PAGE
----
Saturday, September 1, 2012

Thank god for rots!

Fungal brown and white rot species evolved in time to prevent terminal carbon burial.

Take your mind back- way back- to the carboniferous epoch. A luxurious 60 million years of high temperatures, high CO2, and high growth and burial of trees and other plant life to form the coal deposits for which it is named. Amphibians were the dominant animal, and trees the dominant plant life, having evolved bark and woody cores with the critical component lignin, a heavily crosslinked carbohydrate polymer that is incredibly tough. We certainly can't eat it, and nor can other animals.

Life was great for the trees. They had come up with a great solution to competing with their fellow plants for height and light. But it was a little too good. The carbon they sequestered into their dead hulks was impervious to decay, to the point that it was left to get buried with the ongoing geological processes, as coal. The carboniferous thus experienced a dramatic drop of atmospheric CO2, from the high levels inherited from the foregoing eras of lower plant productivity / higher recycling, never to be seen again, to some of the lowest on record towards its end, until the recent ice ages.

Geological time scale, with very rough graphs of inferred CO2 (purple) and temperature (blue). Note the dramatic drop of CO2 through the carboniferous, and its subsequent return to higher levels. Then eventually  its descends to very low levels through the recent ice ages, followed by the anthropogenic blip at the end.

Then came the rots- brown rots, which partially degrade lignin, and white rots, which chew it up completely. A recent paper describes how the earliest fossils of white rot are from ~260 million years ago, well after the close of the carboniferous (363 to 290 MYA). The researchers decided to sequence genes from a bunch of fungal rot species to determine from their molecular relationships when the true origin of this group took place. Their results indicate an origin of lignin-digesting enzymes in these fungi about 295 million years ago, consistent with a slowdown of carbon burial and the geologic resumption of net CO2 emission into the atmosphere.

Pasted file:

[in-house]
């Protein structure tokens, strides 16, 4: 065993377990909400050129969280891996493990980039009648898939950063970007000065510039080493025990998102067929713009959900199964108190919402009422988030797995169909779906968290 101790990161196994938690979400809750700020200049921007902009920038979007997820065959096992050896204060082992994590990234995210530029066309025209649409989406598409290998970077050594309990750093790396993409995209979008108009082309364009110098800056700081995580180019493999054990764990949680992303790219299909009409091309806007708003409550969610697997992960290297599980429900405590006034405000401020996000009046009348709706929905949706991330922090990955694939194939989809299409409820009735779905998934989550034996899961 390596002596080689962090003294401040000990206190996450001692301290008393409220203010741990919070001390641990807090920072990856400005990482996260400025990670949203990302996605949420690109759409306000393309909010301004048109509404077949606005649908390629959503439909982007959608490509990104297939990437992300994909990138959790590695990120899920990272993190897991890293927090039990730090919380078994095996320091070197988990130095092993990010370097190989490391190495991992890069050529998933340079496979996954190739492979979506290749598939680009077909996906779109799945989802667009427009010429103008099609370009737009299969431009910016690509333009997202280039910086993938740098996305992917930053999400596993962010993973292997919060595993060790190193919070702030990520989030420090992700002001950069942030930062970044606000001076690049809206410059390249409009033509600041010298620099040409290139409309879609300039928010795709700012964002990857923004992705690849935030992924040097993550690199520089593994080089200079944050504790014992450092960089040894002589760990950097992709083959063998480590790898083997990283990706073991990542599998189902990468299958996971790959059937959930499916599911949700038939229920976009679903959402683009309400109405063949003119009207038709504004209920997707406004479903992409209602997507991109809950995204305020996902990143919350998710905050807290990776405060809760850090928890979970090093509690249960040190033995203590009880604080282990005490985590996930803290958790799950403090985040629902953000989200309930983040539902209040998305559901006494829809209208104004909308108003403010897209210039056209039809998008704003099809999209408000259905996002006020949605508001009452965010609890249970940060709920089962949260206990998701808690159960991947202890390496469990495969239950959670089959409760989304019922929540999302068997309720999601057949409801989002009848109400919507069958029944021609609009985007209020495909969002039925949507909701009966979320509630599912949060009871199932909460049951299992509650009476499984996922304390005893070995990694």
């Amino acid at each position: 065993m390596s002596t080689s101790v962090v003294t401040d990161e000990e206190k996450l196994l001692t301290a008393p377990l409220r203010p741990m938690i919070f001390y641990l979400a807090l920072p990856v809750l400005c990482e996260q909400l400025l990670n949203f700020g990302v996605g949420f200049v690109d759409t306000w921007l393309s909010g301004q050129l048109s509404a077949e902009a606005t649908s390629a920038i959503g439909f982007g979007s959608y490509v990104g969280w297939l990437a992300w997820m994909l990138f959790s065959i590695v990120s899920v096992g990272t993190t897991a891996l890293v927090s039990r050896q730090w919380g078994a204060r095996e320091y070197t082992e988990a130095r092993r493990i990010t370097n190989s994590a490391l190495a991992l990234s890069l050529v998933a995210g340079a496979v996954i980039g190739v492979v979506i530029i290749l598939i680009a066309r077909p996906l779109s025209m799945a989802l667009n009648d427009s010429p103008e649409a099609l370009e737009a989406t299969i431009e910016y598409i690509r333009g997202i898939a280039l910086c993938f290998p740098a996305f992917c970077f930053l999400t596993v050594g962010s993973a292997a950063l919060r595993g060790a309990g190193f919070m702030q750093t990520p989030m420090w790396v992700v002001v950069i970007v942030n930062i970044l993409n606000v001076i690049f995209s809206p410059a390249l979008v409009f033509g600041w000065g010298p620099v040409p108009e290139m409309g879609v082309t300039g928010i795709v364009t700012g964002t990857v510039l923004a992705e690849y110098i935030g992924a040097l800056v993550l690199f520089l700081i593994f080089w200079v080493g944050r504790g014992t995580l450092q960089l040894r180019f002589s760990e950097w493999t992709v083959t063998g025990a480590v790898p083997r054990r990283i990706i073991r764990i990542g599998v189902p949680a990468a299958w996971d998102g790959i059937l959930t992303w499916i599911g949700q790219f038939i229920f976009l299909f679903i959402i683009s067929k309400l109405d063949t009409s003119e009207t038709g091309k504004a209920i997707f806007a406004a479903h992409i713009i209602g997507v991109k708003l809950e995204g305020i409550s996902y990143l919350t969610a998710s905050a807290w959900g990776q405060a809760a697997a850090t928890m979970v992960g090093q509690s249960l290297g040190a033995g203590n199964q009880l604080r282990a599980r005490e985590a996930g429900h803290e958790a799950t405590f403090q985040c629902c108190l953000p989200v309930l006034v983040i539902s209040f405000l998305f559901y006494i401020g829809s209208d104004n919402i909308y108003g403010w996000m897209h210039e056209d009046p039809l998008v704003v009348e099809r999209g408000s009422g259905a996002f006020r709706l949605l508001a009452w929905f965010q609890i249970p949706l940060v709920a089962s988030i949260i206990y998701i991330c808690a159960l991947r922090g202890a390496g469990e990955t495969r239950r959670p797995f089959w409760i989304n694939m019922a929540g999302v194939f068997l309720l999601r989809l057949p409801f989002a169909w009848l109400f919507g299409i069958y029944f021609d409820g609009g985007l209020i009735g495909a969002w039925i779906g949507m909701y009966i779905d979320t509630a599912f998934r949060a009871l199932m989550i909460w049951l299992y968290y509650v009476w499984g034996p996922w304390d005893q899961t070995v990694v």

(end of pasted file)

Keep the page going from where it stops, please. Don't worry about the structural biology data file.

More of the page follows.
How did they do that? Lignin is a heterogeneously crosslinked polymer of several short aromatic alcohols. This means that it is structurally very tough, and chemically a mess. There is no single point of attack by the usual clever catalytic enzymes that bacteria have been so successful in developing. Rather, a more blunderbuss approach is used, in the form of custom, secreted peroxidases, which harness the oxidizing power of H2O2 to blow away the lignin chemical bonds. The problem is that, if the fungus takes a too-aggressive approach to degrading the lignin, there may not be anything left to eat. Its food will have turned to ashes, (i.e. CO2), rather than a nicely slow-cooked meal of carbohydrates. Unfortunately, the details of how this is all managed are not yet known, though it is of some interest to the biofuels industry.

What is known now, through this paper, is when these key lignin peroxidases evolved, and how they diversified (to a maximum of 26 copies in one existing species of white rot. The rather complex  tree of descent is shown below, with a rough time scale at the bottom, and the key development and diversification of these lignin peroxidases (dark blue line shades). They point to node "A" as the common origin of all the current white and brown rot species, and show the copy numbers of the relevant enzymes in red throughout the tree.

Phylogenetic tree of many fungal species, focussing (top) on brown and white rot species that digest wood. 

Now, if only we could globally shut off these enzymes for a few hundred years to help us clean up the atmosphere!

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  • Economics quote of the week, from Mark Thoma:
"When all of the misleading arguments are set aside, Romney’s economic proposal comes down to a simple tradeoff, less social insurance and other government programs for the working class, perhaps higher taxes as well, and more tax cuts for the wealthy. Perhaps that’s a tradeoff America wants to make, perhaps not – I suspect not."
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